It was bound to happen eventually.
Novelist Turki al-Hamad, 58, one of Saudi Arabia’s more unapologetic and outspoken liberal voices, is now in custody for a series of posts he published on his Twitter last weekend comparing fundamentalist Islamist ideology and its strict social controls to Nazism and suggesting that political Islamists like those allied with Saudi Arabia’s royal family have taken their adulation of Prophet Muhammad too far.
This is dangerous language in a country where apostasy is a capital offense, especially in Saudi Arabia’s non-codified justice system that doesn’t follow judicial precedent and instead allows judges to interpret guilt as they see fit based on Islamic doctrine. Hamad’s arrest on Monday came only a week after a hearing in a website editor’s blasphemy case was referred to a higher court based on an April 2011 royal decree aimed at cracking down on electronic communications that insult Islam.
The Twitter post that most riled the kingdom’s formidable conservative religious establishment and Ministry of Information was this one, written in Arabic: “Our Prophet had come to rectify the faith of Abraham, and now is a time when we need someone to rectify the faith of Muhammad.”
That is a shocking statement to those who believe the Prophet received Allah's perfect and final revelation.
By suggesting the Saudi religious authorities are guilty of the very thing they believe they are defending against, and that this needs to be “rectified,” Hamad’s criticism was viewed as an assault on Islam itself and a direct challenge to state defenders of the faith.
On Monday Hamad was taken into custody by order of the Interior Ministry, Gulf News reported. While he isn’t likely to be executed for apostasy – there hasn’t been a recorded Saudi execution for blasphemy in modern times – he could suffer the same fate as others who have been detained in Saudi Arabia on violations of accepted speech.
Hamad joins Raif Badawi, a 30-year-old website editor from the port city of Jeddah, who is facing apostasy charges for insulting Islam through a website he ran called “Free Saudi Liberals” that allowed users to openly discuss the difference between “popular” and “politicized” Islam.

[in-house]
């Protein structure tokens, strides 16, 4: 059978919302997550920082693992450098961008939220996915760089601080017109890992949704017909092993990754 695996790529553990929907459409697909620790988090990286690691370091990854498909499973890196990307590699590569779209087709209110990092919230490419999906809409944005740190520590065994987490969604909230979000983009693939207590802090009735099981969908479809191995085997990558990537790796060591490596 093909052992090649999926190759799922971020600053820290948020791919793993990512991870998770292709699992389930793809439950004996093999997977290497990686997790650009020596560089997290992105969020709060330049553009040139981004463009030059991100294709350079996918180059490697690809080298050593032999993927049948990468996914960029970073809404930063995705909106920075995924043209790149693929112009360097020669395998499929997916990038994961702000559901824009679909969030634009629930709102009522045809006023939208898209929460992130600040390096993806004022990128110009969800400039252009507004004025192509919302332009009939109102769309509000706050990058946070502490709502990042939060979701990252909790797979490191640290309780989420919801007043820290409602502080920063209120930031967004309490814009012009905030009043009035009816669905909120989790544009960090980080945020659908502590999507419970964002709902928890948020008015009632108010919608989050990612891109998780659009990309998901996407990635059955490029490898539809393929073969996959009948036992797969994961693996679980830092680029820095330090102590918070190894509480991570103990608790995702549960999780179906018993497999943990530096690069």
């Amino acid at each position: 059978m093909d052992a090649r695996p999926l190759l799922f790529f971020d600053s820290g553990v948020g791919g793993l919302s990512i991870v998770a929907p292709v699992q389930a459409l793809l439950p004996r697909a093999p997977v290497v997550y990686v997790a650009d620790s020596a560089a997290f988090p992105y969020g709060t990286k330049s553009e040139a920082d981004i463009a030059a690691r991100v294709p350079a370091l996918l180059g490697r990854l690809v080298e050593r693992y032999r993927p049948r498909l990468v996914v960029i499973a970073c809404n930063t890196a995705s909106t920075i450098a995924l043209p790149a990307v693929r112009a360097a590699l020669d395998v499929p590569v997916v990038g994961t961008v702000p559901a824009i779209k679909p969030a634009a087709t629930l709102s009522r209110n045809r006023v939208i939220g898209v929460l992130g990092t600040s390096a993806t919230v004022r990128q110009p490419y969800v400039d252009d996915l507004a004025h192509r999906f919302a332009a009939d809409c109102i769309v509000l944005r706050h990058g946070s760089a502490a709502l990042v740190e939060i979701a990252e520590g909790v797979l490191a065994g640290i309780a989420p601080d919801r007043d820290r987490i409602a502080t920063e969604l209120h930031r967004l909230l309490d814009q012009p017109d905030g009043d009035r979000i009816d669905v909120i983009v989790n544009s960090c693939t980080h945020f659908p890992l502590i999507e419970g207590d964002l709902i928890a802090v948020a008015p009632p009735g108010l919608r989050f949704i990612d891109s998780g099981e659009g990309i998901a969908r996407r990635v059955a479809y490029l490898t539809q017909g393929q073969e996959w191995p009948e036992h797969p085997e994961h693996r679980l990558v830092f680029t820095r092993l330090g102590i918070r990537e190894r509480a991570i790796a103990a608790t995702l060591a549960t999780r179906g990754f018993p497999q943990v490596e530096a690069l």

Hamad is no stranger to Saudi authorities. In a situation similar to one faced by British author Salman Rushdie -- who lived for years under an Iranian fatwa offering a reward for his murder for his 1988 novel “The Satanic Verses” – Hamad faced death threats and local fatwas for his trilogy “Phantoms of the Deserted Alley,” which centers around a Saudi teenager who comes of age during the late 1960s and early '70s.
The books, which are banned in Saudi Arabia and other Gulf states, address taboo subjects like sexuality, scientific rationalism, religious freedom and underground movements. In one instance in the third novel, the main character, languishing in a Saudi prison, wonders whether God and Satan are interchangeable. The novel elicited three fatwas in 2000 calling for the author’s death while al Qaeda called him an apostate, Time magazine reported. At the time the death threats were so intense that then-Crown Prince Abdullah – who ascended to the throne in 2005 – gave the author bodyguards.
Despite all the threats, Hamad has remained defiant, choosing to remain in Saudi Arabia. But his luck may have run out at last. The same man who offered him protection in 1999 is now the king who established a law that had led to the author's incarceration, and for the time being Hamad will share the same fate as his character, languishing in jail wondering if good and evil truly are interchangeable.